31 August 2020 – There has been a great global demand to quickly build national capacities to detect and monitor COVID-19 infections in the combat against the pandemic. The International Atomic Energy Agency (IAEA) has provided its expertise and international network of partners to provide over 120 countries with emergency assistance in the form of equipment, supplies and technical support to rapidly detect the virus using a nuclear-derived technique. This diagnostic technique, known as ‘real time reverse transcription–polymerase chain reaction’ (real time RT-PCR), is one of the most sensitive and accurate techniques available for detecting the virus in both humans and animals, delivering accurate results within hours.
“The IAEA takes pride in its ability to respond quickly to crises, as we did in the recent past with the Ebola, Zika and African Swine Fever viruses,” said IAEA Director General Rafael Mariano Grossi. “Our staff are working hard to ensure that this critical equipment is delivered as quickly as possible where it is urgently needed now, and that the world is better prepared for future pandemics”.
COVID-19 equipment donated by the IAEA arrived at the Central Laboratories at Jordan’s Ministry of Health in May 2020. The IAEA is dispatching equipment to countries around the world to enable them to use a nuclear-derived technique to rapidly detect the coronavirus that causes COVID-19. This emergency assistance is part of the IAEA’s response to requests for support from Member States. (Photo: Central Laboratories, Ministry of Health, Jordan)
Dr Maribel Huaringa of the National Institute of Health in Peru receives real time RT-PCR equipment from the IAEA to use against COVID-19. (Photo: National Reference Laboratory for Respiratory Viruses, National Institute of Health and the Ministry of Health, Peru).
Through its technical cooperation programme, the IAEA has been providing concrete support to laboratories designated by Member States. These laboratories have received packages which include the diagnostic machines and kits, along with reagents (chemicals necessary for tests), biosafety supplies, personal protection equipment and laboratory cabinets for the safe analysis of collected samples.
Laboratory staff are also receiving training with the support of the IAEA’s Programmes on Human Health and Food and Agriculture through online webinars and videos on subjects such as the detection, characterization and monitoring of viruses transmitted between animals and humans; biosafety and biosecurity procedures to protect health and veterinary workers during sampling and analysis; the contribution of nuclear and nuclear-derived techniques for the identification of COVID-19; and on helping to prevent further external contaminations. Online information materials on COVID-19 are available on a dedicated page at the Human Health Campus. In addition, the IAEA, in collaboration with the Food and Agriculture Organization of the United Nations, is providing guidance on COVID-19 detection to medical and veterinary laboratories, including standard operating procedures to identify the virus following WHO recommendations.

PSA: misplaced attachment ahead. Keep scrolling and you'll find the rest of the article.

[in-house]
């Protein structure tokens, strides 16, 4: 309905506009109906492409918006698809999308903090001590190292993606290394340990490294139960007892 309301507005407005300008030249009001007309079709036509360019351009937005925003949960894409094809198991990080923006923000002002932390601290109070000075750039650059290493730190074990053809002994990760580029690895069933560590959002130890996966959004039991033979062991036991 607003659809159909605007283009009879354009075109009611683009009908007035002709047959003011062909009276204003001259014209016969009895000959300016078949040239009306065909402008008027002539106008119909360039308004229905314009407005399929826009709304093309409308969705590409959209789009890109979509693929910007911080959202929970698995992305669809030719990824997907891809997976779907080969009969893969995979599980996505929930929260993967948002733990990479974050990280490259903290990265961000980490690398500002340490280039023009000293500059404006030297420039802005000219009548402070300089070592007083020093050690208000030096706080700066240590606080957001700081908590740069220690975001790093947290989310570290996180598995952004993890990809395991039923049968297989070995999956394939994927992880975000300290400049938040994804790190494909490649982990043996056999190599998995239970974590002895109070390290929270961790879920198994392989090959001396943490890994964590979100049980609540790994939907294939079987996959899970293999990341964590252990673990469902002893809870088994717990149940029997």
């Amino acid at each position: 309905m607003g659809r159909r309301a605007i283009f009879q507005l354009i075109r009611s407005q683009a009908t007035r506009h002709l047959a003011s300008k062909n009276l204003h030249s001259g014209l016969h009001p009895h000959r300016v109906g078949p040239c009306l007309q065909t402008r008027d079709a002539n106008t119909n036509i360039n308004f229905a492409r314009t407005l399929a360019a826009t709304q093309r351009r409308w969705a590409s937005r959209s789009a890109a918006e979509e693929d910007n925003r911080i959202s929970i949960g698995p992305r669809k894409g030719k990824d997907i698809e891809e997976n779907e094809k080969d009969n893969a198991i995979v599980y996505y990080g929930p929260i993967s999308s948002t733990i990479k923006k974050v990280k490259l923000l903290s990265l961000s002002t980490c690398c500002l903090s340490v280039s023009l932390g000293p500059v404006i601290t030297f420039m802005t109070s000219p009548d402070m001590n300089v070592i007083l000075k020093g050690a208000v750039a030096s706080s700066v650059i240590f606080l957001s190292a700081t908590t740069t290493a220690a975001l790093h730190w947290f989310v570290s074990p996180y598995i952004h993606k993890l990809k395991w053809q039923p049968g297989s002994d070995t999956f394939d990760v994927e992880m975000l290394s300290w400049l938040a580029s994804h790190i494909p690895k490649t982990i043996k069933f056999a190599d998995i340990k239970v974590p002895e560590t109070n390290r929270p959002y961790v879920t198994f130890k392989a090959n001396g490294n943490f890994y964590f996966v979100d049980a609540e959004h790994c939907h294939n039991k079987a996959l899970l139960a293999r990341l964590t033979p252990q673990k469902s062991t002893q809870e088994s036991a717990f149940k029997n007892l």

Peru was the first country to receive testing equipment from the IAEA. The country has been hard hit by the pandemic. “The IAEA’s timely assistance has been critical,” said Susana Petrick, head of the Peruvian Nuclear Energy Institute (IPEN). “Our national laboratories were very concerned when COVID-19 cases started to appear, as they understood that the country would need to quickly increase its capacity to perform early identification of the virus using RT-PCR.” Equipment was provided to Peru’s National Institute of Health, which it then distributed to national laboratories.
The IAEA’s technical cooperation programme helps countries to use nuclear science and technology to address key development priorities, including health, agriculture, water, the environment and industry. The programme also helps countries to identify and meet future energy needs. It supports greater radiation safety and nuclear security, and provides legislative assistance.
In Bosnia and Herzegovina, IAEA assistance is helping laboratories in Sarajevo and Banja Luka to keep check on the number of cases in the country. “The new supplies will greatly improve diagnostic services to our patients and better protect staff on the frontline of sample collection and processing. I consider this donation very important to our country in these difficult times,” said Maja Travar, head of the Department of Clinical Microbiology at the University Clinical Centre of the Republika Srpska in Banja Luka.
The IAEA has launched a new global initiative to strengthen global preparedness for future disease threats and outbreaks like COVID-19. The initiative, named ZODIAC (Zoonotic Disease Integrated Action), will focus on the identification, monitoring, tracing and early detection of disease pathogens which can be transferred between animals and humans – zoonotic diseases – using nuclear or nuclear-derived techniques.
Through ZODIAC, countries will be able to access equipment, technology packages, expertise, guidance and training. National laboratories will be connected to a regional network, and regional networks linked through a global platform. Decision-makers will receive up-to-date, user-friendly information that will enable them to act quickly. ZODIAC will also support nuclear science, and R&D activities for novel technologies and methodologies for early detection and surveillance.
More information on the IAEA’s unique contribution to the peaceful application of nuclear science and technology for South-South and Triangular Cooperation can be found in the UNOSSC-IAEA publication South-South in Action Sustainable Development through the Peaceful Uses of Nuclear Science and Technology, published in March 2019.
For more information, visit IAEA website.